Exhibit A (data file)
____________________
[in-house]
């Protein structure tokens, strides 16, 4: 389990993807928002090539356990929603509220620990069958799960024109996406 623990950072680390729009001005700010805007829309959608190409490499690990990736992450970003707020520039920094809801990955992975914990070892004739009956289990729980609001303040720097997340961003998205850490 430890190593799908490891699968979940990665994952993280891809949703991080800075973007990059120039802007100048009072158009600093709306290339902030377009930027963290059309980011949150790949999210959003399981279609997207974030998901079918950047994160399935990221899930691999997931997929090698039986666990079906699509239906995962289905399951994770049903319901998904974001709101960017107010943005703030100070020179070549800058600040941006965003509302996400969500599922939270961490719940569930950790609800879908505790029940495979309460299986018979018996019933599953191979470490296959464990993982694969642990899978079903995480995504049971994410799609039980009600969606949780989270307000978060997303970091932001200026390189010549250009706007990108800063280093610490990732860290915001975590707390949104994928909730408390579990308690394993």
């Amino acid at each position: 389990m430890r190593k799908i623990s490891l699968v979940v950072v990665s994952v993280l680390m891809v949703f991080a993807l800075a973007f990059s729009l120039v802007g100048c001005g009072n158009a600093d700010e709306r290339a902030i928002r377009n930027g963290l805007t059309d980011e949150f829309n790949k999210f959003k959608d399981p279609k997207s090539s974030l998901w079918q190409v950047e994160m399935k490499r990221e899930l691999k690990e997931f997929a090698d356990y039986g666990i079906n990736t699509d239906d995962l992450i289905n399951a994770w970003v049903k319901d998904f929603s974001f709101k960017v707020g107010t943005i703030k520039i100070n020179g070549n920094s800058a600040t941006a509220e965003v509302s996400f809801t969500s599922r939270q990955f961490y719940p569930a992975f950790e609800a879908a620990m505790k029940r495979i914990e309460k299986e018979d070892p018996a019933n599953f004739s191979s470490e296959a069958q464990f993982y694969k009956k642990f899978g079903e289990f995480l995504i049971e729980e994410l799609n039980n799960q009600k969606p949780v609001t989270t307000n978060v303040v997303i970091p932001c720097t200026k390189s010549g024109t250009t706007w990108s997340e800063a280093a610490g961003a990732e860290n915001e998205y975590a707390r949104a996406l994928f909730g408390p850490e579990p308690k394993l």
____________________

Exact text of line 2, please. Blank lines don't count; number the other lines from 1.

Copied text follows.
């Protein structure tokens, strides 16, 4: 389990993807928002090539356990929603509220620990069958799960024109996406 623990950072680390729009001005700010805007829309959608190409490499690990990736992450970003707020520039920094809801990955992975914990070892004739009956289990729980609001303040720097997340961003998205850490 430890190593799908490891699968979940990665994952993280891809949703991080800075973007990059120039802007100048009072158009600093709306290339902030377009930027963290059309980011949150790949999210959003399981279609997207974030998901079918950047994160399935990221899930691999997931997929090698039986666990079906699509239906995962289905399951994770049903319901998904974001709101960017107010943005703030100070020179070549800058600040941006965003509302996400969500599922939270961490719940569930950790609800879908505790029940495979309460299986018979018996019933599953191979470490296959464990993982694969642990899978079903995480995504049971994410799609039980009600969606949780989270307000978060997303970091932001200026390189010549250009706007990108800063280093610490990732860290915001975590707390949104994928909730408390579990308690394993």